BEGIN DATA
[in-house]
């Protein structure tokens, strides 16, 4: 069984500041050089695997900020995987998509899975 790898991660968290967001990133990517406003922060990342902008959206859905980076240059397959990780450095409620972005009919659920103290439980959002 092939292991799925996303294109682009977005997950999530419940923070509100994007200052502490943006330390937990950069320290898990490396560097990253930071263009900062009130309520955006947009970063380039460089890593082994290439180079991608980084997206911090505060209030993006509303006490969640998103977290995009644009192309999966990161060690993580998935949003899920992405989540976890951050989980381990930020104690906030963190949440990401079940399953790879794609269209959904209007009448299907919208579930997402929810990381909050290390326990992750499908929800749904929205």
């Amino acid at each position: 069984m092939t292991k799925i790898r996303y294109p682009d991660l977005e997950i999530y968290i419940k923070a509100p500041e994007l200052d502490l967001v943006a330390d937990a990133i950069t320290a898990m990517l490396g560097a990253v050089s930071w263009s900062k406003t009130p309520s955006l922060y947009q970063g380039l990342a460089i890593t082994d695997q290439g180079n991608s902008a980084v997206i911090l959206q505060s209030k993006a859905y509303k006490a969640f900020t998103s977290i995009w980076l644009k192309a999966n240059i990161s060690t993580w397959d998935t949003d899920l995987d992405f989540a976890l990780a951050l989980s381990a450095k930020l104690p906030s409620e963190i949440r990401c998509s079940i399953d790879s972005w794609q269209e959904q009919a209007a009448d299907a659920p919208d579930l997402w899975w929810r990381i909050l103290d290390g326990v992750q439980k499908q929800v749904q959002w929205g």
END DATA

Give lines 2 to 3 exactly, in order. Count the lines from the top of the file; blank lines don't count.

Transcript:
């Protein structure tokens, strides 16, 4: 069984500041050089695997900020995987998509899975 790898991660968290967001990133990517406003922060990342902008959206859905980076240059397959990780450095409620972005009919659920103290439980959002 092939292991799925996303294109682009977005997950999530419940923070509100994007200052502490943006330390937990950069320290898990490396560097990253930071263009900062009130309520955006947009970063380039460089890593082994290439180079991608980084997206911090505060209030993006509303006490969640998103977290995009644009192309999966990161060690993580998935949003899920992405989540976890951050989980381990930020104690906030963190949440990401079940399953790879794609269209959904209007009448299907919208579930997402929810990381909050290390326990992750499908929800749904929205």
């Amino acid at each position: 069984m092939t292991k799925i790898r996303y294109p682009d991660l977005e997950i999530y968290i419940k923070a509100p500041e994007l200052d502490l967001v943006a330390d937990a990133i950069t320290a898990m990517l490396g560097a990253v050089s930071w263009s900062k406003t009130p309520s955006l922060y947009q970063g380039l990342a460089i890593t082994d695997q290439g180079n991608s902008a980084v997206i911090l959206q505060s209030k993006a859905y509303k006490a969640f900020t998103s977290i995009w980076l644009k192309a999966n240059i990161s060690t993580w397959d998935t949003d899920l995987d992405f989540a976890l990780a951050l989980s381990a450095k930020l104690p906030s409620e963190i949440r990401c998509s079940i399953d790879s972005w794609q269209e959904q009919a209007a009448d299907a659920p919208d579930l997402w899975w929810r990381i909050l103290d290390g326990v992750q439980k499908q929800v749904q959002w929205g």